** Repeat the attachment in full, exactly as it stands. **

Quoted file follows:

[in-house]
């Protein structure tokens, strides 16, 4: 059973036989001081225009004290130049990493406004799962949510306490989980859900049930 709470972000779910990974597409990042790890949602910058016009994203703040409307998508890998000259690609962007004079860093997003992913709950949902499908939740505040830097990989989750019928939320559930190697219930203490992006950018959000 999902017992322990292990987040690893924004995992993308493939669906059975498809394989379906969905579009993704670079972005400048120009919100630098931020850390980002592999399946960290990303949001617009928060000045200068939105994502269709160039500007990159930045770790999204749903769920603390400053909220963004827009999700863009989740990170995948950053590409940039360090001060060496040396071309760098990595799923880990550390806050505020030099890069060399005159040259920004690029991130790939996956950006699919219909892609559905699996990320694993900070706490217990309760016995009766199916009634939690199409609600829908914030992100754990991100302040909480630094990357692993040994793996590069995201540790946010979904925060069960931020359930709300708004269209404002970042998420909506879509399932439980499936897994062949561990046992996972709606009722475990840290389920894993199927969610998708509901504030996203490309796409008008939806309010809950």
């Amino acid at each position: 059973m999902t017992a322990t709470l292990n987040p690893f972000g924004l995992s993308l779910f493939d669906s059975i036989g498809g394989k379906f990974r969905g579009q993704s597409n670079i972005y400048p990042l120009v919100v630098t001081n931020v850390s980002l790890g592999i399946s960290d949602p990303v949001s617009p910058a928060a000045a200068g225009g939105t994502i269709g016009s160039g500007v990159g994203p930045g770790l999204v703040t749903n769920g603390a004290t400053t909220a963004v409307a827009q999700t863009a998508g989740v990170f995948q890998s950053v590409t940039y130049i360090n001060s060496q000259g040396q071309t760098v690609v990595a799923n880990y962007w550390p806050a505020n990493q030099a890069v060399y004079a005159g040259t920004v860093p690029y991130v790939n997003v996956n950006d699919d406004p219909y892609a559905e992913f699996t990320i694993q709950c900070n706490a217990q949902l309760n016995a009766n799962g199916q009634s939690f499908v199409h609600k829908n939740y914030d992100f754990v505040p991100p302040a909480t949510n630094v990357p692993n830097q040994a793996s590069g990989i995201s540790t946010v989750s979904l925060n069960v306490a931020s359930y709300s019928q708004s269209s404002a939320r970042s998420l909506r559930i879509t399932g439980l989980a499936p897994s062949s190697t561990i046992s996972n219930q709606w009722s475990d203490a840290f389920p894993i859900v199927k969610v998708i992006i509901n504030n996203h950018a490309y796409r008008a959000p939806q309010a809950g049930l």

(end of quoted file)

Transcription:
[in-house]
């Protein structure tokens, strides 16, 4: 059973036989001081225009004290130049990493406004799962949510306490989980859900049930 709470972000779910990974597409990042790890949602910058016009994203703040409307998508890998000259690609962007004079860093997003992913709950949902499908939740505040830097990989989750019928939320559930190697219930203490992006950018959000 999902017992322990292990987040690893924004995992993308493939669906059975498809394989379906969905579009993704670079972005400048120009919100630098931020850390980002592999399946960290990303949001617009928060000045200068939105994502269709160039500007990159930045770790999204749903769920603390400053909220963004827009999700863009989740990170995948950053590409940039360090001060060496040396071309760098990595799923880990550390806050505020030099890069060399005159040259920004690029991130790939996956950006699919219909892609559905699996990320694993900070706490217990309760016995009766199916009634939690199409609600829908914030992100754990991100302040909480630094990357692993040994793996590069995201540790946010979904925060069960931020359930709300708004269209404002970042998420909506879509399932439980499936897994062949561990046992996972709606009722475990840290389920894993199927969610998708509901504030996203490309796409008008939806309010809950």
């Amino acid at each position: 059973m999902t017992a322990t709470l292990n987040p690893f972000g924004l995992s993308l779910f493939d669906s059975i036989g498809g394989k379906f990974r969905g579009q993704s597409n670079i972005y400048p990042l120009v919100v630098t001081n931020v850390s980002l790890g592999i399946s960290d949602p990303v949001s617009p910058a928060a000045a200068g225009g939105t994502i269709g016009s160039g500007v990159g994203p930045g770790l999204v703040t749903n769920g603390a004290t400053t909220a963004v409307a827009q999700t863009a998508g989740v990170f995948q890998s950053v590409t940039y130049i360090n001060s060496q000259g040396q071309t760098v690609v990595a799923n880990y962007w550390p806050a505020n990493q030099a890069v060399y004079a005159g040259t920004v860093p690029y991130v790939n997003v996956n950006d699919d406004p219909y892609a559905e992913f699996t990320i694993q709950c900070n706490a217990q949902l309760n016995a009766n799962g199916q009634s939690f499908v199409h609600k829908n939740y914030d992100f754990v505040p991100p302040a909480t949510n630094v990357p692993n830097q040994a793996s590069g990989i995201s540790t946010v989750s979904l925060n069960v306490a931020s359930y709300s019928q708004s269209s404002a939320r970042s998420l909506r559930i879509t399932g439980l989980a499936p897994s062949s190697t561990i046992s996972n219930q709606w009722s475990d203490a840290f389920p894993i859900v199927k969610v998708i992006i509901n504030n996203h950018a490309y796409r008008a959000p939806q309010a809950g049930l």